Brammer’s voice will be familiar to fans of his column. He is both kind and piercingly funny, often in the same sentence. He slips in and out of queer slang without pause; he is just as sure-footed in contemplating the awkwardness of gay sex as he is in describing his family in Oklahoma. Brammer’s tone lends levity to the weighty subjects he extrapolates upon ... Brammer has been honing his sharp-witted persona for years online, but here, in book form, unbound from the constraints of a column or character limit, his queer advice is more personal and affecting. His voice is intentional, considered and more intimate than ever, but he does not lose the directness and clarity he’s spent so long cultivating ... isn’t really a book of collected advice columns; it’s a memoir through essays, and he uses the form to mine the depths of his own experience. With that comes a vulnerability never clearer than in the first and last chapters ... The book as a whole works through Brammer’s genuine discomfort with being looked to for sincere advice ... a master class of tone and tenderness, as Brammer balances self-compassion with humor. Throughout, Brammer bridges his identities and his sensibilities; he is at once the self-deprecating Papi and the kind sage John Paul. He leaves his beloved reader with the solace that, by practicing kindness in our reflections, we can find lessons for ourselves and teach others to do the same.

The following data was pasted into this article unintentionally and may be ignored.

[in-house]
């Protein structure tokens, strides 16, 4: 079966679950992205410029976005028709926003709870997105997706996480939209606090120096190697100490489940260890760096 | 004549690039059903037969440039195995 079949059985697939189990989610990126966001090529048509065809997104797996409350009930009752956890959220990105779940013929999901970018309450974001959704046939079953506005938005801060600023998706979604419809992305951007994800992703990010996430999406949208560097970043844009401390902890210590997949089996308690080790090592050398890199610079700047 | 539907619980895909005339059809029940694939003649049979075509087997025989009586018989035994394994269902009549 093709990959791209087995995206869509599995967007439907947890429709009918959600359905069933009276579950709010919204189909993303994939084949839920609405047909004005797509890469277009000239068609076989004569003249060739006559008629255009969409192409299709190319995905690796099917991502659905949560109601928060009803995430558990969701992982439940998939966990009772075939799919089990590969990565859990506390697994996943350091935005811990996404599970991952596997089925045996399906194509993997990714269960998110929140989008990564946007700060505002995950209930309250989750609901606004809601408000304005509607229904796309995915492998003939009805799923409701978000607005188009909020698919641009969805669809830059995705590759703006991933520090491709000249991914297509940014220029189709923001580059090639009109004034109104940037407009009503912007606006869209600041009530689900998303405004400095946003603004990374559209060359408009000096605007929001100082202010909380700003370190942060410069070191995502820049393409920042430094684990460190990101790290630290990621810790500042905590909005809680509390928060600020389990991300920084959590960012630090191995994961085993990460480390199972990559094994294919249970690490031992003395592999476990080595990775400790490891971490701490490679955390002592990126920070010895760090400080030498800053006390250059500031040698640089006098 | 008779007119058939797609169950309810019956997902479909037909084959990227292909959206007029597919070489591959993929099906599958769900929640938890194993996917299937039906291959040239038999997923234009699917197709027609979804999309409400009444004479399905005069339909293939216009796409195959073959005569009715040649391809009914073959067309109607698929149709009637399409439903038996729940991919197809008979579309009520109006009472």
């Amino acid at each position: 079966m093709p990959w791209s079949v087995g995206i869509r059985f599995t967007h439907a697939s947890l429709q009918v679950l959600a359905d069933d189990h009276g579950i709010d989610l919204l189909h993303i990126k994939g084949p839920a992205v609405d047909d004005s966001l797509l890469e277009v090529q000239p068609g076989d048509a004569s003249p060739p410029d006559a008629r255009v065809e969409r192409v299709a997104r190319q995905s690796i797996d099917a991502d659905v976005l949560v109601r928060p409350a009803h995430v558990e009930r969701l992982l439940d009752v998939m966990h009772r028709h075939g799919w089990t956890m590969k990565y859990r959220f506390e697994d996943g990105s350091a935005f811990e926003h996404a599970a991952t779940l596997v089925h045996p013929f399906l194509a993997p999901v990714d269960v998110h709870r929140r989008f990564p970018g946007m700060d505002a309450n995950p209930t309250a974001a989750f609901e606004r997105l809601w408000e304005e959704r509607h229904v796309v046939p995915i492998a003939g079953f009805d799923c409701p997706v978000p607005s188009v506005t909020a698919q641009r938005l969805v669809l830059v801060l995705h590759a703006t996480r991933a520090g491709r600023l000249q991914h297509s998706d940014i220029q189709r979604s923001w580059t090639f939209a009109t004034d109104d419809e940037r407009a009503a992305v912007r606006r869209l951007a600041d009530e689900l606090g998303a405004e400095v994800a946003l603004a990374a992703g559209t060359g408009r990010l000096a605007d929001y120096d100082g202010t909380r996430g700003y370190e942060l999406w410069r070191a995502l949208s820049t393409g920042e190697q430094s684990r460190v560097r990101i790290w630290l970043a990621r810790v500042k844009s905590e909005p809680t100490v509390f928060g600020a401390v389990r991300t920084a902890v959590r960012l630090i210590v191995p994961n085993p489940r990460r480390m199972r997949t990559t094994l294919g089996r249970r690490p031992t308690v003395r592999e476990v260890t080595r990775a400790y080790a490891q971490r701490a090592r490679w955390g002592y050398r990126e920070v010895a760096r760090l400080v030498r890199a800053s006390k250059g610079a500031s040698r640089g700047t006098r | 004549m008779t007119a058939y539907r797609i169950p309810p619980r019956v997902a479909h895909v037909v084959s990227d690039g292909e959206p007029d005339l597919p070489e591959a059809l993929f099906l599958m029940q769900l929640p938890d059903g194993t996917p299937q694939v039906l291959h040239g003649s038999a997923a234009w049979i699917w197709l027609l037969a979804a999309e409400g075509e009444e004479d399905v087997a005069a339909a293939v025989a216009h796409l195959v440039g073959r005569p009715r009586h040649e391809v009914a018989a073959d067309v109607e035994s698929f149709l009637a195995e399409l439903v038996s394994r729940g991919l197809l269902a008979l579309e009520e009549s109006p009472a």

Anyone who has grappled with their own identities will relate to Brammer as he wrestles with insecurities and forges ahead through the haze of depression ... Brammer’s talent as a storyteller lies in extracting profound meaning from seemingly minor events and feelings ... a testament to turning past struggles and humiliations into fuel for a brighter future, and to owning your experiences by reframing the narrative and finding agency in the retelling.
... readers are likely to become addicted to these stories; they’re that good. Beautifully written, the stories run a gamut of emotions that readers will share. Some are wistful; some, melancholy; others, sad or poignant or bittersweet. The subjects of the stories—Brammer’s quotidian life—are made fascinating with the author’s deeply introspective musing and self-analysis. Brammer comes to know himself very well, and readers will be delighted to make his acquaintance, too.